In partnership with Sabre
When we set off on a hike, whether we’re with a group or on our own, we always feel better knowing that we’re fully prepared with the right gear and know-how to keep ourselves safe.
Thinking about safety doesn’t mean leading with fear, which can be hard to do when the media sensationalizes missing hikers and random crime. It can be even harder when people (often those we’re closest to!) tell us what women can and can’t do in the outdoors.
On the contrary, we believe that hikers of any gender can (and should!) go solo if they wish. And we know if we’re well equipped, informed, prepared, physically capable, and situationally aware—we’ll be better off dealing with any risks, no matter where we are: on the trail, navigating a city, or traveling somewhere new.
Keep in mind as you’re reading, safety is personal. What makes one person feel safe and secure may not be what makes you feel safe and secure. So make sure to read this guide and consider your needs and experience levels. And when you are out hiking, above all else, listen to your instincts. They’re what got you to the trail in the first place.
Getting out there with confidence is always a good thing. So, we’ve done our research to compile a guide of safety tips to help you plan ahead and enjoy your hike, before, during, and after the trail.
While all the points that follow could be a blog post on their own, they’re a place to start. We’ve also included links to further resources if you want to learn more.
Know where you’re going, and tell someone what your route is and when you expect to return back to your car/in cell phone range. Simple, right? That person could be a friend, a partner, or even a ranger if you don’t have someone reliable to report to.
For route planning, we like looking at maps and guide books, but apps (like AllTrails) and websites can be helpful, too.
Having a good understanding of your own level of fitness, experience, and confidence makes hikes more enjoyable and safe. You’ll know what kind of trail distance, elevation gain, and intensity level to choose when planning your route. In addition, you can better plan for what trail conditions to avoid, and know in advance when it might be a good idea to turn back.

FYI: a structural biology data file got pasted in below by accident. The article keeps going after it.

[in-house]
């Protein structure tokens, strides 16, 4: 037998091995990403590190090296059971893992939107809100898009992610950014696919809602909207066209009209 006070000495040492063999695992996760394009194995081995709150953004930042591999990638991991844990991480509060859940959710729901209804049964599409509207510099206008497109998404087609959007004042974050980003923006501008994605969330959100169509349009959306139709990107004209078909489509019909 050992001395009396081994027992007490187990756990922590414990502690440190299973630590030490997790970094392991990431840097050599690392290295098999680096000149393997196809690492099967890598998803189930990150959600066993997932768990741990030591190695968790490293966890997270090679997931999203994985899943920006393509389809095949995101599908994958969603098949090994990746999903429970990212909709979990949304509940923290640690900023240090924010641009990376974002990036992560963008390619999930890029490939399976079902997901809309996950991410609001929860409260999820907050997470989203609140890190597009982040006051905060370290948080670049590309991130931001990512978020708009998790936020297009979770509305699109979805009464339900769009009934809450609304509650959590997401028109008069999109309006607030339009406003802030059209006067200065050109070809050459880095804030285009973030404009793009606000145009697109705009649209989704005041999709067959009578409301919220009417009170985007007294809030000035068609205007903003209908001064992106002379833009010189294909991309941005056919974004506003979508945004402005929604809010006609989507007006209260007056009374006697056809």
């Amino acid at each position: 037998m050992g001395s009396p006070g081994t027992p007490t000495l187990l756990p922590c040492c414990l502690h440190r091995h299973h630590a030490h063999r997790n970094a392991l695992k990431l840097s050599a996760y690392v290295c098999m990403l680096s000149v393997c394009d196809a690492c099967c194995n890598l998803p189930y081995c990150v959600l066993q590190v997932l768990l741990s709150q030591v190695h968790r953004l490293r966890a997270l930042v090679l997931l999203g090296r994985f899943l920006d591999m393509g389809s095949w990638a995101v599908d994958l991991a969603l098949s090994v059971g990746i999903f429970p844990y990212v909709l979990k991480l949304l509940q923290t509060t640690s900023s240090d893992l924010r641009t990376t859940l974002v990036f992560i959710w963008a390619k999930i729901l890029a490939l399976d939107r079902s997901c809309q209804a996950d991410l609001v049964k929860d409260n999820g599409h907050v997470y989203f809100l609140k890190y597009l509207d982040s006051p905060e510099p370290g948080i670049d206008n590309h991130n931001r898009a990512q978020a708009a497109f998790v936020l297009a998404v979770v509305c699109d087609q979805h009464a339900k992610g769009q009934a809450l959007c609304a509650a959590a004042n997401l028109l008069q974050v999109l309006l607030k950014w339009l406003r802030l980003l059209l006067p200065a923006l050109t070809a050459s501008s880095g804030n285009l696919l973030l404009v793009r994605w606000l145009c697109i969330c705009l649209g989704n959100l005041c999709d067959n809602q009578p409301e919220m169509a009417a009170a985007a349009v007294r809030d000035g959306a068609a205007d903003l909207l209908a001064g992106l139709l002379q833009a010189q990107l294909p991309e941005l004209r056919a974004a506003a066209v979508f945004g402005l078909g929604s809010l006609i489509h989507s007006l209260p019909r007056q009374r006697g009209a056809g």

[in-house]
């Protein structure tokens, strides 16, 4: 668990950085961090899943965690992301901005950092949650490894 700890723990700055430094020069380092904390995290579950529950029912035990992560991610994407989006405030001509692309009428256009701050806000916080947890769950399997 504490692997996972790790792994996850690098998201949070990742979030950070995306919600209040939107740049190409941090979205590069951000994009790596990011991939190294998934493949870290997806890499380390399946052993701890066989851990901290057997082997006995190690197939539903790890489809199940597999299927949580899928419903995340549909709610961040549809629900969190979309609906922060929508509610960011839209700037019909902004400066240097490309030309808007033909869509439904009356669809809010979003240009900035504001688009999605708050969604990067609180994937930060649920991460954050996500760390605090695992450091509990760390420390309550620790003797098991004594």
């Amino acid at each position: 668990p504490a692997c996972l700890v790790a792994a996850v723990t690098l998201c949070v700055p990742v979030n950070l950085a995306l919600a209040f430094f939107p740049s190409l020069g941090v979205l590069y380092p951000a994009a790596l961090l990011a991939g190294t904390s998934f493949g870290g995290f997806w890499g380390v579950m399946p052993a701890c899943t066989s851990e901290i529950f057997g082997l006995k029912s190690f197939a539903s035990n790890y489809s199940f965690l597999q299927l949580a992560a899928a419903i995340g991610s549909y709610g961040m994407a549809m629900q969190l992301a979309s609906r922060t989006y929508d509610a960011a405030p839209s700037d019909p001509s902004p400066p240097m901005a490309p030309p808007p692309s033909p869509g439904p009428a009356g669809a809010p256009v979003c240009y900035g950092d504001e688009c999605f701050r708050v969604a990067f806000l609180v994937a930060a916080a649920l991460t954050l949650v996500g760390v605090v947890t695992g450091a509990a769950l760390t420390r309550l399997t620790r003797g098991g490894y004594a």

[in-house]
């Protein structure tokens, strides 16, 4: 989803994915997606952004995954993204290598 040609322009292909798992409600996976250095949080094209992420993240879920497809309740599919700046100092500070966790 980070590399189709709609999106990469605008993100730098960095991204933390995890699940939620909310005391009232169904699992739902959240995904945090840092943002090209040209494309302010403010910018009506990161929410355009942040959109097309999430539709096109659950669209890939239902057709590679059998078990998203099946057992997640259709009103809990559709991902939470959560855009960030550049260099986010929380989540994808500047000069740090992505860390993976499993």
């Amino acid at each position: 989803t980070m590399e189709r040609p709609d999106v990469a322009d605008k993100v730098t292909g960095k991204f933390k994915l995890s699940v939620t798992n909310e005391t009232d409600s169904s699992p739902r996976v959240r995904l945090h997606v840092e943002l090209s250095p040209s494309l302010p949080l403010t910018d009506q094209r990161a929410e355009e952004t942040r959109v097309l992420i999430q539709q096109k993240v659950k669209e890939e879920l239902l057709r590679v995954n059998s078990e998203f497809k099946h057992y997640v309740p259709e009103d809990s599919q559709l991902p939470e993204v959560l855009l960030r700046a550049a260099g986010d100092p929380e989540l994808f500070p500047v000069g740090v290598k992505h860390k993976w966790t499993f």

How Fit are You? Test your fitness level (Mayo Clinic)
Want to get in better hiking condition? How to Train for Hiking (REI Co-op Journal)
Want to know more about navigation? Wildlife first aid? Emergency response? Taking a single or multi-day course can help ensure you’re equipped to respond to backcountry emergency situations.
Check out these courses:
Along with packing, choosing the right clothing can make a world of difference in your comfort, and yes, safety, while hiking. This is particularly true if the weather changes unexpectedly, or if you do get injured or lost. Light layers you can shed or add as needed are key.
Take note of where you parked, number of other cars to gauge how busy the trail may be, and be aware of the general happenings here. Register in the trailhead log (if there is one) and make sure your keys are zipped in a secure pocket. Also check you have easy access to any safety supplies, and your map and water so you’re not digging deep in your pack for these items.
The trailhead is also where you’re most likely to see other people. And since it’s accessible by car, not just by foot – those other people might not necessarily be hikers. Take note of any unusual behavior. A red flag might be someone paying extra attention to you and your movements or someone who is obviously not intending to hike. Listen to your gut.
This seems obvious, but the best way to respect nature and also not get lost on a hike, is to stay on the trail. In addition to not leaving your trail, continually make sure you’re on the right trail by checking in with your map or GPS. If you’re hiking with friends at different paces, wait for the other at trail intersections to make sure you’re all heading in the right direction.
What if you do get lost? Try not to panic. As soon as you realize you’re lost: stop, think, observe, and plan. “Do not move at all until you have a specific reason to take a step.”
You’re more likely to see squirrels and birds than any large wildlife while hiking, but knowing what types of animals you could encounter and how to react if you do can benefit both you and the local wildlife.
It’s easy to get consumed by the rhythm of your breath and the crunch of a trail beneath your feet, but zoning out isn’t the best idea for a few reasons:
Dehydration can cause minor problems like mental fog to fatigue, to more serious illness if it gets severe. Because of this, staying hydrated while hiking is hugely important to safety.
Read: Hydration Basics (REI)
Follow the same steps as your pre-hike protocol to bookend your trip.
Get in touch with whoever was keeping tabs on your departure and return time. You’ll both feel better knowing your trip went as planned, and won’t have any false alarms raised regarding your whereabouts.
Now that your hike is over, take some time to reflect on what went well and what you might do differently next time.
This is also the time to share information about your hike with others via hiking groups, forums, or at a ranger station or visitor center so your experience can help inform others’ plans. Helpful details might include:
It’s easy to leave your pack stashed in your car, but bear spray specifically should be stored indoors where it won’t get too hot. Clean out your water bottles or hydration bladders, empty snack containers, etc. It’s also a good idea to restock first aid kit so it’s ready for your next outing.
Photos by Gale Straub
This article was produced with support from our brand partner Sabre, who make personal safety products to keep you prepared for whatever lies ahead.